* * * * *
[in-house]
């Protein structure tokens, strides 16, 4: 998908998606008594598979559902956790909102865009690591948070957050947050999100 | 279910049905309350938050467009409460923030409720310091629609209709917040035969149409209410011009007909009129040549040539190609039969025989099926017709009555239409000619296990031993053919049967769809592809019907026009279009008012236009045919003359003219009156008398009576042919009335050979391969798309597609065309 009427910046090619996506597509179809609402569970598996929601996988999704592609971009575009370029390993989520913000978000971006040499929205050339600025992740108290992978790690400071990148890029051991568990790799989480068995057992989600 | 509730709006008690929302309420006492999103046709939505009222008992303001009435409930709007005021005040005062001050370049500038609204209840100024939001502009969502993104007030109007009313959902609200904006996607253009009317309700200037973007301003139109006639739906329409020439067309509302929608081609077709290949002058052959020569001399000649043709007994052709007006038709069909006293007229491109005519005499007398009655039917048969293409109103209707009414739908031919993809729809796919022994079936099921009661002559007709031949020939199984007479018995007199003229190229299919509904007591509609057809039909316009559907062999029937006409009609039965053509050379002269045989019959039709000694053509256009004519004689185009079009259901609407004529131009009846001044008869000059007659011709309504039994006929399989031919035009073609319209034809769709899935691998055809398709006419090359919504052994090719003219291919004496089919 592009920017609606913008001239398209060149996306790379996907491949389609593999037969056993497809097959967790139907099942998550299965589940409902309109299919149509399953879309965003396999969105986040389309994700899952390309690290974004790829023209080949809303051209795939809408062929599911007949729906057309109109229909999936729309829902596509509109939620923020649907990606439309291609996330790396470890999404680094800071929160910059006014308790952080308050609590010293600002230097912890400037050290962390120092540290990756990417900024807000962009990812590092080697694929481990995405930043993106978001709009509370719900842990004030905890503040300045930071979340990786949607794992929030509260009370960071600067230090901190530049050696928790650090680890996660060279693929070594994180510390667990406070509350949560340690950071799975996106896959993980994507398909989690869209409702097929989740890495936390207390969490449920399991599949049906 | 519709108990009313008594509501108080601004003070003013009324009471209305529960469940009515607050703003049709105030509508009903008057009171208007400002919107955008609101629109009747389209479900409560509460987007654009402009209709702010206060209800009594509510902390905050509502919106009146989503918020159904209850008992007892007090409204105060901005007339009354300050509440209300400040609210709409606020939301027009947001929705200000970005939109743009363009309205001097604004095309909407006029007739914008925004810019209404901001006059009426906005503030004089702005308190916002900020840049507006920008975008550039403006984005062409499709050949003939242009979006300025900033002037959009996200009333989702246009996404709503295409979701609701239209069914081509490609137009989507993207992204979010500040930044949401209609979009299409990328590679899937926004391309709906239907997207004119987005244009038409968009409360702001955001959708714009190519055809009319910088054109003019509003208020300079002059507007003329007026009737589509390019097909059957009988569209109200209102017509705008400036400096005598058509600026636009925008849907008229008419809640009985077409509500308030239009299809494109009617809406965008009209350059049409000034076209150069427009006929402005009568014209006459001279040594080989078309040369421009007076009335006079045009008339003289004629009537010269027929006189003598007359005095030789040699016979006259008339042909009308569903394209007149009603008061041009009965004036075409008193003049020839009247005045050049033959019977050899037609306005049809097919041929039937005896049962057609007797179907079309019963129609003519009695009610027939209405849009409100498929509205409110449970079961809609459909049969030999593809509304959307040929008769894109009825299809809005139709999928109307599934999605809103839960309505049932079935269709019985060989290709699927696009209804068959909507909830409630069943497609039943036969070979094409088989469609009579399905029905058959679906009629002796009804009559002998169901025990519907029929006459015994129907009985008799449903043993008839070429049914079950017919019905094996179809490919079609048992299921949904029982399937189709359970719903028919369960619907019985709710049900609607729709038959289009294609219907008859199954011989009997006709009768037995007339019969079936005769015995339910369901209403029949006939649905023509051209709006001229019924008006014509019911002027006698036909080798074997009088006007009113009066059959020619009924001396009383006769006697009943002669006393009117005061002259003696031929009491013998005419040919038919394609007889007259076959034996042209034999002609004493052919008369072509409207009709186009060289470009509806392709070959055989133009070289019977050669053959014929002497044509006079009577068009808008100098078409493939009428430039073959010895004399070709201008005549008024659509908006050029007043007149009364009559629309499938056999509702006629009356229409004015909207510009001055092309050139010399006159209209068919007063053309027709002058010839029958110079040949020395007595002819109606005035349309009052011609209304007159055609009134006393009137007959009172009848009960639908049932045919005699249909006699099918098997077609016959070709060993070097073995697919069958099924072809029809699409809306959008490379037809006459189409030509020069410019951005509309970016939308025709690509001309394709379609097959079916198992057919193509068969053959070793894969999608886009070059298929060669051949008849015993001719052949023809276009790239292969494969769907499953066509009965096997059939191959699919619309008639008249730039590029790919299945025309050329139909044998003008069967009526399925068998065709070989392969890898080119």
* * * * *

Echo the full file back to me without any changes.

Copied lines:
[in-house]
């Protein structure tokens, strides 16, 4: 998908998606008594598979559902956790909102865009690591948070957050947050999100 | 279910049905309350938050467009409460923030409720310091629609209709917040035969149409209410011009007909009129040549040539190609039969025989099926017709009555239409000619296990031993053919049967769809592809019907026009279009008012236009045919003359003219009156008398009576042919009335050979391969798309597609065309 009427910046090619996506597509179809609402569970598996929601996988999704592609971009575009370029390993989520913000978000971006040499929205050339600025992740108290992978790690400071990148890029051991568990790799989480068995057992989600 | 509730709006008690929302309420006492999103046709939505009222008992303001009435409930709007005021005040005062001050370049500038609204209840100024939001502009969502993104007030109007009313959902609200904006996607253009009317309700200037973007301003139109006639739906329409020439067309509302929608081609077709290949002058052959020569001399000649043709007994052709007006038709069909006293007229491109005519005499007398009655039917048969293409109103209707009414739908031919993809729809796919022994079936099921009661002559007709031949020939199984007479018995007199003229190229299919509904007591509609057809039909316009559907062999029937006409009609039965053509050379002269045989019959039709000694053509256009004519004689185009079009259901609407004529131009009846001044008869000059007659011709309504039994006929399989031919035009073609319209034809769709899935691998055809398709006419090359919504052994090719003219291919004496089919 592009920017609606913008001239398209060149996306790379996907491949389609593999037969056993497809097959967790139907099942998550299965589940409902309109299919149509399953879309965003396999969105986040389309994700899952390309690290974004790829023209080949809303051209795939809408062929599911007949729906057309109109229909999936729309829902596509509109939620923020649907990606439309291609996330790396470890999404680094800071929160910059006014308790952080308050609590010293600002230097912890400037050290962390120092540290990756990417900024807000962009990812590092080697694929481990995405930043993106978001709009509370719900842990004030905890503040300045930071979340990786949607794992929030509260009370960071600067230090901190530049050696928790650090680890996660060279693929070594994180510390667990406070509350949560340690950071799975996106896959993980994507398909989690869209409702097929989740890495936390207390969490449920399991599949049906 | 519709108990009313008594509501108080601004003070003013009324009471209305529960469940009515607050703003049709105030509508009903008057009171208007400002919107955008609101629109009747389209479900409560509460987007654009402009209709702010206060209800009594509510902390905050509502919106009146989503918020159904209850008992007892007090409204105060901005007339009354300050509440209300400040609210709409606020939301027009947001929705200000970005939109743009363009309205001097604004095309909407006029007739914008925004810019209404901001006059009426906005503030004089702005308190916002900020840049507006920008975008550039403006984005062409499709050949003939242009979006300025900033002037959009996200009333989702246009996404709503295409979701609701239209069914081509490609137009989507993207992204979010500040930044949401209609979009299409990328590679899937926004391309709906239907997207004119987005244009038409968009409360702001955001959708714009190519055809009319910088054109003019509003208020300079002059507007003329007026009737589509390019097909059957009988569209109200209102017509705008400036400096005598058509600026636009925008849907008229008419809640009985077409509500308030239009299809494109009617809406965008009209350059049409000034076209150069427009006929402005009568014209006459001279040594080989078309040369421009007076009335006079045009008339003289004629009537010269027929006189003598007359005095030789040699016979006259008339042909009308569903394209007149009603008061041009009965004036075409008193003049020839009247005045050049033959019977050899037609306005049809097919041929039937005896049962057609007797179907079309019963129609003519009695009610027939209405849009409100498929509205409110449970079961809609459909049969030999593809509304959307040929008769894109009825299809809005139709999928109307599934999605809103839960309505049932079935269709019985060989290709699927696009209804068959909507909830409630069943497609039943036969070979094409088989469609009579399905029905058959679906009629002796009804009559002998169901025990519907029929006459015994129907009985008799449903043993008839070429049914079950017919019905094996179809490919079609048992299921949904029982399937189709359970719903028919369960619907019985709710049900609607729709038959289009294609219907008859199954011989009997006709009768037995007339019969079936005769015995339910369901209403029949006939649905023509051209709006001229019924008006014509019911002027006698036909080798074997009088006007009113009066059959020619009924001396009383006769006697009943002669006393009117005061002259003696031929009491013998005419040919038919394609007889007259076959034996042209034999002609004493052919008369072509409207009709186009060289470009509806392709070959055989133009070289019977050669053959014929002497044509006079009577068009808008100098078409493939009428430039073959010895004399070709201008005549008024659509908006050029007043007149009364009559629309499938056999509702006629009356229409004015909207510009001055092309050139010399006159209209068919007063053309027709002058010839029958110079040949020395007595002819109606005035349309009052011609209304007159055609009134006393009137007959009172009848009960639908049932045919005699249909006699099918098997077609016959070709060993070097073995697919069958099924072809029809699409809306959008490379037809006459189409030509020069410019951005509309970016939308025709690509001309394709379609097959079916198992057919193509068969053959070793894969999608886009070059298929060669051949008849015993001719052949023809276009790239292969494969769907499953066509009965096997059939191959699919619309008639008249730039590029790919299945025309050329139909044998003008069967009526399925068998065709070989392969890898080119």